Incoming high school seniors were freshmen when remote learning hit due to COVID and canceled all extracurricular activities for them.
For two years, they weathered mask mandates, contact tracing requirements and shortages in school staff and teachers. These are among the factors, some local education specialists said, that led to some students’ stunted social and emotional growth.
Nationwide, dozens of fatal school shootings have occurred since they entered high school, as have civil and racial unrest, and deep, ongoing political divisions.
The class of 2023 entered high school “with all of the rites of passage expectations that society places on high school and were met with cancellations, alterations, and overall uncertainty,” according to Tracey Kramer, who works with many area schools as Wright State University’s director of office of partnerships and field experiences.
“They’re probably in the one of the most pivotal times in my lifetime in terms of social changes,” said Treavor Bogard, chair of teacher education at the University of Dayton.
Bogard noted “the instability and lack of structure” in the education environment that began with COVID shutdowns in the spring of their freshmen year.
Learning gaps resulted, but — as a whole — the class of 2023 has been resilient, Bogard said. Their achievements should not necessarily be judged by traditional successes in course requirements or grade point averages, he added.
“I would encourage them to think in terms of what they’ve had to do to adapt and how that they have managed these changes and how they’ve become more like working professionals than we’ve ever expected children to be in terms of managing the requirements and expectations of school,” he said.
“This class can take pride in looking at a more portfolio-based kind of view, a broader view … that may not be in a set of content standards. I think that they’ve learned far beyond what those standards would indicate,” Bogard added.
As they embark on their final year of high school, the Dayton Daily News posed a series of questions to Dayton-area incoming senior leaders. Those responding included:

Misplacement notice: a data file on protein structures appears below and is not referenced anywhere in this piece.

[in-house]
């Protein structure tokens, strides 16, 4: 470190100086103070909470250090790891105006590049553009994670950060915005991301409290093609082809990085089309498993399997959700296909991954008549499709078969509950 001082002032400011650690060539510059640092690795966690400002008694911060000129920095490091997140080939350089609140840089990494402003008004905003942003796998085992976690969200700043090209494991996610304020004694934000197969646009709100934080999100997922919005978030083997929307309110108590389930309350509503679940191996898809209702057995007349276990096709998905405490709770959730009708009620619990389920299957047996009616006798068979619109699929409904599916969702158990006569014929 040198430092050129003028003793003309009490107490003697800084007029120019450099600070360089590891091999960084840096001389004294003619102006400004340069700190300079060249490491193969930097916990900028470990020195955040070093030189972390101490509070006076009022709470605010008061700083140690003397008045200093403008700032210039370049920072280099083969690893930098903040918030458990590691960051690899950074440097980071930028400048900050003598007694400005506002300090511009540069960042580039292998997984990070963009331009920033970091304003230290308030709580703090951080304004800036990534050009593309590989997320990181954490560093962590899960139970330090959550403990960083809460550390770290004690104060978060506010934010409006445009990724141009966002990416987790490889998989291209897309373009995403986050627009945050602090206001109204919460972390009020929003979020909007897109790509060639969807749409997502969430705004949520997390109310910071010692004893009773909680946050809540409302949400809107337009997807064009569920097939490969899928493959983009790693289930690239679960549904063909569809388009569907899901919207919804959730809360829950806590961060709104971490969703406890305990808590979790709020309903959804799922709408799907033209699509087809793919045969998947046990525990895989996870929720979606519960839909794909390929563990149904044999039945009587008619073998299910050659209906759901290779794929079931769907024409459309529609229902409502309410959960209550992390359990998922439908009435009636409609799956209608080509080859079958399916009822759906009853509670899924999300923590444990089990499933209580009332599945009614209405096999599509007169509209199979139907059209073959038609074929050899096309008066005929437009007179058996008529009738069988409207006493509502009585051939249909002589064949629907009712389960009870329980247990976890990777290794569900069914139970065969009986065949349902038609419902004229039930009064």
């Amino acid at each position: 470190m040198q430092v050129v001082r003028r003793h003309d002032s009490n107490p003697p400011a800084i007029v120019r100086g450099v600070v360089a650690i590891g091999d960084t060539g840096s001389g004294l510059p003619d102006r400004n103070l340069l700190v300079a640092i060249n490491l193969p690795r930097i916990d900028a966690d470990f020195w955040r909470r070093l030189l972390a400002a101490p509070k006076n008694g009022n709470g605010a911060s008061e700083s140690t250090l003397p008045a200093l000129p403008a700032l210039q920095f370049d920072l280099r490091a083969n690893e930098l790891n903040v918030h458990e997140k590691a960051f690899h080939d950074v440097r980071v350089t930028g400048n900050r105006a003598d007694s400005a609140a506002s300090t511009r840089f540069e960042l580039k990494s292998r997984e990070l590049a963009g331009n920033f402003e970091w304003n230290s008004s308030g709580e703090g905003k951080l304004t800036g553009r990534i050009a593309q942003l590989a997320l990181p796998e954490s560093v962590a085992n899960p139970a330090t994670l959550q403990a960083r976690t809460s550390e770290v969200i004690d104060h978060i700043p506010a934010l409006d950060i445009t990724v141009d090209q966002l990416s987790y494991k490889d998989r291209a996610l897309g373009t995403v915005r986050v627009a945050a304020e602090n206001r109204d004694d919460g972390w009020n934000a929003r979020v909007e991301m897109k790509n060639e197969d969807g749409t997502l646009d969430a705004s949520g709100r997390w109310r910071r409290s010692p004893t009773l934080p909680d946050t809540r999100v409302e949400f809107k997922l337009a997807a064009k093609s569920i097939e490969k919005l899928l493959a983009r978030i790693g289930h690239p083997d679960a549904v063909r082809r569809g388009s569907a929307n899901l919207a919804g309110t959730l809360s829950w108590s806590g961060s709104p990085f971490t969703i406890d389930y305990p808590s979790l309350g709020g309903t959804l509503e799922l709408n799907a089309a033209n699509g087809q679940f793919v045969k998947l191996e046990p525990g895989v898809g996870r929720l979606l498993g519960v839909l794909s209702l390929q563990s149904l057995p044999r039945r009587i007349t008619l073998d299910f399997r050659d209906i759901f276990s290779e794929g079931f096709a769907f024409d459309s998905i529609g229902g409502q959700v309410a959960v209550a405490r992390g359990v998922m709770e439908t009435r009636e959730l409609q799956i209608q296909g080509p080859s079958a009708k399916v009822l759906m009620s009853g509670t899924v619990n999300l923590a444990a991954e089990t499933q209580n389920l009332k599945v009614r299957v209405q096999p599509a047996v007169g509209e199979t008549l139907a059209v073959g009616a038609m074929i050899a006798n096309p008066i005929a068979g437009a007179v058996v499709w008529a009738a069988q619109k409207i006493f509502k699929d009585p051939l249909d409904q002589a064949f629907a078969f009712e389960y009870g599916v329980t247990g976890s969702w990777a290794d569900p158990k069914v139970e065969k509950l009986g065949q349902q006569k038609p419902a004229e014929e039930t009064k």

•Arushi Agrawal, board of education student representative at Centerville High School;
•Anthony Green, Ponitz Career Technology Center, president of Dayton Public Schools females and males of color programs;
•Mallory McCall, united student body vice president, Kettering Fairmont High School;
•Sean Nichols, Tippecanoe High School student senate vice president;
•Tate Rudisill, Springboro High School senior class president;
•Megan Rybitski, Wayne High School’s Miss Wayne, an ambassador for the school.
What is a top concern for students in your grade?
The college application process and decision results during senior year can be extremely stressful. That is why mental health is a top concern of mine. Mental health initiatives are constantly being taken, such as introducing HOPE SQUAD, inviting suicide prevention speakers, and heavily advocating usage of the student safety hotline.
A top concern for upcoming seniors, in my opinion, is that they feel the overwhelming need to succeed right away. They fear the feeling and experience of failure.
One of my biggest concerns for students in my grade is that they will not take advantage of the opportunities their high school gives them and they will wait until it is too late to get involved in their high school and their community.
My top concern for students in my grade is mental health. Some of us will be worrying about college applications and scholarships, while others will be worrying about finding places and apprenticeships in the workforce. After high school, many of us will experience drastic changes in our lives. This could be anything from finding a job to moving into college to serving and protecting our country.
The mental health and well-being of the students grow to be a more pressing matter each year. It’s vital to make sure each and every one feels comfortable at school. It’s easy to overlook another person’s needs for your own, but it’s the job of the administration, staff, and students to look out for one another and be empathetic.
A concern I would hear consistently from my peers would be life after high school. I know that sounds generic, but it’s scary to think about making such a quick change from something you’ve been used to for the past 12 years. Leaving the people you’re closest to in a span of summer break is crazy to think about.
How has the COVID pandemic impacted you?
I didn’t realize how much the pandemic had impacted me until junior year. I had missed making meaningful connections and being in an actual classroom environment with other students immensely. COVID impacted the quality of my learning and helped me acknowledge the importance of having mental health resources available for students.
Honestly, it helped me a lot because it gave me time to isolate and look at my life differently and appreciate my struggle in life.